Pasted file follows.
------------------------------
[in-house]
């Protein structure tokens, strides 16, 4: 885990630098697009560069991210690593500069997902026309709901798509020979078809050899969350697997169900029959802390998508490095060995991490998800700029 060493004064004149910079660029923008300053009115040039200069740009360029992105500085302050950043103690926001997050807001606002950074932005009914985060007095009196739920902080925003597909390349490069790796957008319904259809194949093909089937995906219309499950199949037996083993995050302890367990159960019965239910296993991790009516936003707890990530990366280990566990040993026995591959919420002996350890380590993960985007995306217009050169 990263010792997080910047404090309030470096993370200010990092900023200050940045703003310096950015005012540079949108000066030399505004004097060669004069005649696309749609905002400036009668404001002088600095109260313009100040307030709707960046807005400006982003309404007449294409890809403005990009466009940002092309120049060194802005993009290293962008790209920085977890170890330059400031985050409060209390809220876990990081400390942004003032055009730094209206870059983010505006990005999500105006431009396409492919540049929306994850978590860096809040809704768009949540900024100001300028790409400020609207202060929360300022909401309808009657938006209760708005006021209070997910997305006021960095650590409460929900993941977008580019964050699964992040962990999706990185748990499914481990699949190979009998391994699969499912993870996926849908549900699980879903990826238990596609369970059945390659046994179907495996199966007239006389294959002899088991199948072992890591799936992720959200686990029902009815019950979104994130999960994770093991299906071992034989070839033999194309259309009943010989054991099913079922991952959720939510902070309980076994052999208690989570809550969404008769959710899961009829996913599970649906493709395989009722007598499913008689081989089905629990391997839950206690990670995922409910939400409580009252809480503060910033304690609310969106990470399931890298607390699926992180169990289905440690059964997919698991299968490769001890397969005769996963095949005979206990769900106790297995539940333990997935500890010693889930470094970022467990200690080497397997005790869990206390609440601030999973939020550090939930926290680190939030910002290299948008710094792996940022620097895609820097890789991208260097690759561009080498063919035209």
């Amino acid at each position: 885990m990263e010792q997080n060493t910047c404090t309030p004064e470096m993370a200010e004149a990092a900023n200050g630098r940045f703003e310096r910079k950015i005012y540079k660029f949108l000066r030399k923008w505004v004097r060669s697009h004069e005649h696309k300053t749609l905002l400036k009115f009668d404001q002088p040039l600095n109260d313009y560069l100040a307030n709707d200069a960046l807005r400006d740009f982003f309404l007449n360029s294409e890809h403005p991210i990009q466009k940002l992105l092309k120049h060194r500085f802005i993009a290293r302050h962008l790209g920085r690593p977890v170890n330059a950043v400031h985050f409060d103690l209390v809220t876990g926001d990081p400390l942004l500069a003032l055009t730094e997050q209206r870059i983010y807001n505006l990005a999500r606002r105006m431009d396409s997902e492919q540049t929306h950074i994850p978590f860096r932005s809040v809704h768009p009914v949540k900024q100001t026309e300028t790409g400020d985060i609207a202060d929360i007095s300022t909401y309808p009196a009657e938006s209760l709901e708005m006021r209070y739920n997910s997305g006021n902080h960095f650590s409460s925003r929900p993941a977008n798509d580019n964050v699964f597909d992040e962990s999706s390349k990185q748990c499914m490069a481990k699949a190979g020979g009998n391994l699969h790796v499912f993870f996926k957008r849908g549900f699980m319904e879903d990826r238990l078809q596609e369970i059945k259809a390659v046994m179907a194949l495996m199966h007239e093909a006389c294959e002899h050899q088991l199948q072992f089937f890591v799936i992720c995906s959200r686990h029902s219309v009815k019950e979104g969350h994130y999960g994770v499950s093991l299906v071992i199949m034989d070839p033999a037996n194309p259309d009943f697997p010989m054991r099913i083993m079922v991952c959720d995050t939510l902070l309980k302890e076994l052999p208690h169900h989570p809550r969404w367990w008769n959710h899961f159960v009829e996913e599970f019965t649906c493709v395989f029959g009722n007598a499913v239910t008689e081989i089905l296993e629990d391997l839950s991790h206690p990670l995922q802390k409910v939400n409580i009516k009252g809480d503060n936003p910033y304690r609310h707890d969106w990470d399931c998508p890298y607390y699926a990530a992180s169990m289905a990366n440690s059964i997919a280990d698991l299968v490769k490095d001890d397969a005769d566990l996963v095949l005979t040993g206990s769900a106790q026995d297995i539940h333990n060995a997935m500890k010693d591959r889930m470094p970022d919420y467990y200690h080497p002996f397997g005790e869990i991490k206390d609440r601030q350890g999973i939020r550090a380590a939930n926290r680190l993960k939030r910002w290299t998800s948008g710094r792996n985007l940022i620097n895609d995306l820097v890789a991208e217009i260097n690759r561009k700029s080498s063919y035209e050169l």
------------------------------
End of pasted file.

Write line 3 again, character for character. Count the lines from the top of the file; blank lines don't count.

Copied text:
């Amino acid at each position: 885990m990263e010792q997080n060493t910047c404090t309030p004064e470096m993370a200010e004149a990092a900023n200050g630098r940045f703003e310096r910079k950015i005012y540079k660029f949108l000066r030399k923008w505004v004097r060669s697009h004069e005649h696309k300053t749609l905002l400036k009115f009668d404001q002088p040039l600095n109260d313009y560069l100040a307030n709707d200069a960046l807005r400006d740009f982003f309404l007449n360029s294409e890809h403005p991210i990009q466009k940002l992105l092309k120049h060194r500085f802005i993009a290293r302050h962008l790209g920085r690593p977890v170890n330059a950043v400031h985050f409060d103690l209390v809220t876990g926001d990081p400390l942004l500069a003032l055009t730094e997050q209206r870059i983010y807001n505006l990005a999500r606002r105006m431009d396409s997902e492919q540049t929306h950074i994850p978590f860096r932005s809040v809704h768009p009914v949540k900024q100001t026309e300028t790409g400020d985060i609207a202060d929360i007095s300022t909401y309808p009196a009657e938006s209760l709901e708005m006021r209070y739920n997910s997305g006021n902080h960095f650590s409460s925003r929900p993941a977008n798509d580019n964050v699964f597909d992040e962990s999706s390349k990185q748990c499914m490069a481990k699949a190979g020979g009998n391994l699969h790796v499912f993870f996926k957008r849908g549900f699980m319904e879903d990826r238990l078809q596609e369970i059945k259809a390659v046994m179907a194949l495996m199966h007239e093909a006389c294959e002899h050899q088991l199948q072992f089937f890591v799936i992720c995906s959200r686990h029902s219309v009815k019950e979104g969350h994130y999960g994770v499950s093991l299906v071992i199949m034989d070839p033999a037996n194309p259309d009943f697997p010989m054991r099913i083993m079922v991952c959720d995050t939510l902070l309980k302890e076994l052999p208690h169900h989570p809550r969404w367990w008769n959710h899961f159960v009829e996913e599970f019965t649906c493709v395989f029959g009722n007598a499913v239910t008689e081989i089905l296993e629990d391997l839950s991790h206690p990670l995922q802390k409910v939400n409580i009516k009252g809480d503060n936003p910033y304690r609310h707890d969106w990470d399931c998508p890298y607390y699926a990530a992180s169990m289905a990366n440690s059964i997919a280990d698991l299968v490769k490095d001890d397969a005769d566990l996963v095949l005979t040993g206990s769900a106790q026995d297995i539940h333990n060995a997935m500890k010693d591959r889930m470094p970022d919420y467990y200690h080497p002996f397997g005790e869990i991490k206390d609440r601030q350890g999973i939020r550090a380590a939930n926290r680190l993960k939030r910002w290299t998800s948008g710094r792996n985007l940022i620097n895609d995306l820097v890789a991208e217009i260097n690759r561009k700029s080498s063919y035209e050169l």